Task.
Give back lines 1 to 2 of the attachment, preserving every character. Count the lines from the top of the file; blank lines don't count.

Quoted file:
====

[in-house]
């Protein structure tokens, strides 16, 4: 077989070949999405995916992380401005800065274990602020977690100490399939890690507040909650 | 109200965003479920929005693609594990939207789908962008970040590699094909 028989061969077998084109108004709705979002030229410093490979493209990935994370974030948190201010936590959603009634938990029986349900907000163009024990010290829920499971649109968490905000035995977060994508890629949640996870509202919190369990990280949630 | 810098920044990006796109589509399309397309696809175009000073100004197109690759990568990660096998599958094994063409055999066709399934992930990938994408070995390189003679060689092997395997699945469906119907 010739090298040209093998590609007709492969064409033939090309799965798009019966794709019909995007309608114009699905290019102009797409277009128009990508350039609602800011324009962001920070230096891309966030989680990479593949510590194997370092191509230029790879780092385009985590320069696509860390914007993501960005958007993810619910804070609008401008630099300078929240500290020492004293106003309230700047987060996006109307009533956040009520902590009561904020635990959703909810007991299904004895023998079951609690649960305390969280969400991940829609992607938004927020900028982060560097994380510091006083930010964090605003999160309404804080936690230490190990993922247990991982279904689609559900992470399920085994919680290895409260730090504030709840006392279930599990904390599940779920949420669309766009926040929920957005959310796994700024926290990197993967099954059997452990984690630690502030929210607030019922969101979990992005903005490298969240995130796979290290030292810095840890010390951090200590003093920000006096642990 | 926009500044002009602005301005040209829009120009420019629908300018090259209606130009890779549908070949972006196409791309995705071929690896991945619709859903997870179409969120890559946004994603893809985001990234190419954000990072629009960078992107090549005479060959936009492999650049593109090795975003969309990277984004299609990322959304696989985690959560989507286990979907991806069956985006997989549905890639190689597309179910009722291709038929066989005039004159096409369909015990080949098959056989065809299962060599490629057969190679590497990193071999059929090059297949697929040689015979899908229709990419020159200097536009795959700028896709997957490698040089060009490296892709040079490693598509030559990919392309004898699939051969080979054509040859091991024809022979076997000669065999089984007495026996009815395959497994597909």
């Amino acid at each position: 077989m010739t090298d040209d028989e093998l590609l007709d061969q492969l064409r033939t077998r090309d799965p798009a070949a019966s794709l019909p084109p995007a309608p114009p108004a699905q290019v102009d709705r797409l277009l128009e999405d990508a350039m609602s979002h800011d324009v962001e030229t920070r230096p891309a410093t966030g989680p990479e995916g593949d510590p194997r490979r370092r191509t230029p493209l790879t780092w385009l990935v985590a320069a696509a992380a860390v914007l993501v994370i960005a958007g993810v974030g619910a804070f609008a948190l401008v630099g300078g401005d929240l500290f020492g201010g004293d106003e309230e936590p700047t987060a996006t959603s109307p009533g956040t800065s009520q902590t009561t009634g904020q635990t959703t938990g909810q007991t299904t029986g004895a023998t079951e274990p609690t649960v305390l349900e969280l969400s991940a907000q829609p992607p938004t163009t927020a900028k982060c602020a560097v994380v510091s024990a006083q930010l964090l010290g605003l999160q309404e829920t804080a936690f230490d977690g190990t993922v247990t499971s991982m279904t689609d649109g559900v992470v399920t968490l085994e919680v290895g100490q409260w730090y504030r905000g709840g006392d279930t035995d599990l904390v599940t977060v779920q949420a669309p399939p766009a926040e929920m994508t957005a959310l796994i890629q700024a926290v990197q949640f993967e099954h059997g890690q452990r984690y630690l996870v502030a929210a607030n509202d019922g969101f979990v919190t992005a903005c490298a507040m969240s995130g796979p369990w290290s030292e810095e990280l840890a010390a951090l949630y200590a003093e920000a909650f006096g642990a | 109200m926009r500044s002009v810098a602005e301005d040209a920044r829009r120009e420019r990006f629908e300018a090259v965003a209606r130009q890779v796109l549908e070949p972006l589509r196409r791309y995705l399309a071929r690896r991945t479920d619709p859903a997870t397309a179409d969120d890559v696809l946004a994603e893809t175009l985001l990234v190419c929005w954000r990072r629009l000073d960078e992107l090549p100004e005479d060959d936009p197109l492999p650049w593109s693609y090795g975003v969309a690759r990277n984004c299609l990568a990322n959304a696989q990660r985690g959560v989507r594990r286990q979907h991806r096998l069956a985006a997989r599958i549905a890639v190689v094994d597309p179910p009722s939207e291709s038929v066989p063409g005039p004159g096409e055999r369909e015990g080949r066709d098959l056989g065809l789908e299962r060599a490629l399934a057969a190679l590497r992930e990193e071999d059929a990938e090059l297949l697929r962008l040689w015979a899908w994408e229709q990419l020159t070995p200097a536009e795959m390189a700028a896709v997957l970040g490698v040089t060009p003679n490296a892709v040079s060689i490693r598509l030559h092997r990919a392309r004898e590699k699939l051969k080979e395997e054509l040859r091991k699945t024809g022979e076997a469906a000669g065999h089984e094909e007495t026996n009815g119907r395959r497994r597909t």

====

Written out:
[in-house]
């Protein structure tokens, strides 16, 4: 077989070949999405995916992380401005800065274990602020977690100490399939890690507040909650 | 109200965003479920929005693609594990939207789908962008970040590699094909 028989061969077998084109108004709705979002030229410093490979493209990935994370974030948190201010936590959603009634938990029986349900907000163009024990010290829920499971649109968490905000035995977060994508890629949640996870509202919190369990990280949630 | 810098920044990006796109589509399309397309696809175009000073100004197109690759990568990660096998599958094994063409055999066709399934992930990938994408070995390189003679060689092997395997699945469906119907 010739090298040209093998590609007709492969064409033939090309799965798009019966794709019909995007309608114009699905290019102009797409277009128009990508350039609602800011324009962001920070230096891309966030989680990479593949510590194997370092191509230029790879780092385009985590320069696509860390914007993501960005958007993810619910804070609008401008630099300078929240500290020492004293106003309230700047987060996006109307009533956040009520902590009561904020635990959703909810007991299904004895023998079951609690649960305390969280969400991940829609992607938004927020900028982060560097994380510091006083930010964090605003999160309404804080936690230490190990993922247990991982279904689609559900992470399920085994919680290895409260730090504030709840006392279930599990904390599940779920949420669309766009926040929920957005959310796994700024926290990197993967099954059997452990984690630690502030929210607030019922969101979990992005903005490298969240995130796979290290030292810095840890010390951090200590003093920000006096642990 | 926009500044002009602005301005040209829009120009420019629908300018090259209606130009890779549908070949972006196409791309995705071929690896991945619709859903997870179409969120890559946004994603893809985001990234190419954000990072629009960078992107090549005479060959936009492999650049593109090795975003969309990277984004299609990322959304696989985690959560989507286990979907991806069956985006997989549905890639190689597309179910009722291709038929066989005039004159096409369909015990080949098959056989065809299962060599490629057969190679590497990193071999059929090059297949697929040689015979899908229709990419020159200097536009795959700028896709997957490698040089060009490296892709040079490693598509030559990919392309004898699939051969080979054509040859091991024809022979076997000669065999089984007495026996009815395959497994597909």